NEW YORK (CNNMoney.com) -- After rebounding sharply from a 14-year low in June, BP's stock can no longer be considered a bargain.
Shares of the London-based oil giant have rallied some 40% over the last three weeks amid speculation the ruptured well in the Gulf of Mexico will be brought under control soon.
The stock was down 3.6% to $37.52 on Friday. But the strength of the recent rebound has prompted some analysts to say the time to buy BP has passed.
"The stock is no longer what we would consider particularly cheap," said Pavel Molchanov, an analyst at Raymond James, adding that BP is now trading at comparable valuations to other oil companies, such as ExxonMobil (XOM, Fortune 500) and Hess Corp. (HES, Fortune 500)
To be sure, the worst for BP is far from over and its stock remains vulnerable.
Even with the recent rebound, BP shares are still below the levels seen before the Deepwater Horizon disaster occurred on April 20.
At that time, BP was trading around $60 per share. Last month, it fell to a 14-year low of $27 a share amid uncertainty about the cost of the spill and fears the company could be forced to declare bankruptcy.
But shares jumped 7% on Thursday after oil stopped flowing from the broken well for the first time in nearly three months. The well remained shut Friday as BP monitored pressure readings as part of an ongoing "integrity test."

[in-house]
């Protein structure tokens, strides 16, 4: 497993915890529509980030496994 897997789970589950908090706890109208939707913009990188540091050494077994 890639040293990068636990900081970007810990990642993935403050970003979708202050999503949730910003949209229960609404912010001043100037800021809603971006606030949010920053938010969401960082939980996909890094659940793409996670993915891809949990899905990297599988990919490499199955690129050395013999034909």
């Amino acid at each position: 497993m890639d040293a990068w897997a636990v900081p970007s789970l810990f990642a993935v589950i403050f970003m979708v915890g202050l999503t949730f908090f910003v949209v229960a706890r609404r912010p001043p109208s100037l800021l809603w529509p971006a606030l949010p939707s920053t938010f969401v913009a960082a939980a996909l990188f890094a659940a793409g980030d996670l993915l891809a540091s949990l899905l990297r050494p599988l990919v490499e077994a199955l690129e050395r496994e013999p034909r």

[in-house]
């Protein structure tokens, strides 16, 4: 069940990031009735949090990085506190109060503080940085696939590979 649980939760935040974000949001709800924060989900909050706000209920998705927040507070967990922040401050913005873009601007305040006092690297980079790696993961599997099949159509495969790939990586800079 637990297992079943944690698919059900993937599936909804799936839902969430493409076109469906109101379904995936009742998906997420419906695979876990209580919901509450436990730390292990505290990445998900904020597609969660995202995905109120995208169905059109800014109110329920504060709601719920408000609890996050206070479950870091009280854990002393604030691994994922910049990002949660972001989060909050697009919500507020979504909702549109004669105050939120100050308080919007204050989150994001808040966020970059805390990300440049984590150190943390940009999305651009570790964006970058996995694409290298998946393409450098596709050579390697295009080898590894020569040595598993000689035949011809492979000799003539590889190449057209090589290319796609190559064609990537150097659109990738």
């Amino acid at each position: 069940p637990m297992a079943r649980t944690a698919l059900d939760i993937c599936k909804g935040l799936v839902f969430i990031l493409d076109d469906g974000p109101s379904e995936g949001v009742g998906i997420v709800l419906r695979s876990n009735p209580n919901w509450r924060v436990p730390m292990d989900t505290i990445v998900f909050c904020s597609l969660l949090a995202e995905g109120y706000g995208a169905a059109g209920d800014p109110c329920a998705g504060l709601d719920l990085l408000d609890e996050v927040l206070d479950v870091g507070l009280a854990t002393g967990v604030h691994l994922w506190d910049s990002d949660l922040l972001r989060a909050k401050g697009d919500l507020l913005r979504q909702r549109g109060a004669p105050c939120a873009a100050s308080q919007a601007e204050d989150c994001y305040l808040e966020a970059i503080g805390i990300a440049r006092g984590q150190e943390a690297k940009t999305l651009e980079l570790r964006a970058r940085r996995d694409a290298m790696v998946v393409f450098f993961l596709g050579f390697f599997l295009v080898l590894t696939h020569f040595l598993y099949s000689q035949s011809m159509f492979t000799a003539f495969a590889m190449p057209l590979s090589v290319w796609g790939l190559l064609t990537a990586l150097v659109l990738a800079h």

BP executives stressed that oil could resume leaking if the test results suggest that the well bore has been compromised. But company and government officials welcomed the pause as an encouraging sign.
"There was a piece of legitimately good news yesterday, even if it's temporary," said Molchanov, adding that investors are expecting BP to announce other positive developments soon, including the completion of a relief well and possible asset sales.
Still, Molchanov and other analysts said BP faces significant long-term challenges.
"They're not out of the woods yet," said Fadel Gheit, an analyst at Oppenheimer & Co. "The easy part is over, the difficult part is yet to come."
Gheit said shutting in the well Thursday demonstrated that BP has the best technology of any company in the industry. But he said lingering concerns about the financial fallout of the spill continue to weigh on the stock price.
"Investors are not worried about technology, they're worried about money," he said.
Gheit estimates that BP could face liability costs of $60 billion, which he said BP could handle "without really destroying its asset base or changing the company dramatically."
BP has pledged to set aside $20 billion in an independently managed escrow fund to pay spill related liabilities. The company has also suspended its quarterly dividend payments, which totaled $10.5 billion last year.
But much uncertainty remains about the ultimate cost of the spill and whether BP will be able to fully recover from the disaster.
In addition to cleanup and liability costs, BP could face significant government penalties if it is found guilty of criminal negligence.
The company could also come under increased scrutiny from regulators in the United States and abroad, hindering its ability to grow.
"BP's reputation as a safe and responsible operator has been damaged," said Molchanov. "The legal and political context that BP will be operating in for many years to come is going to be substantively tough."
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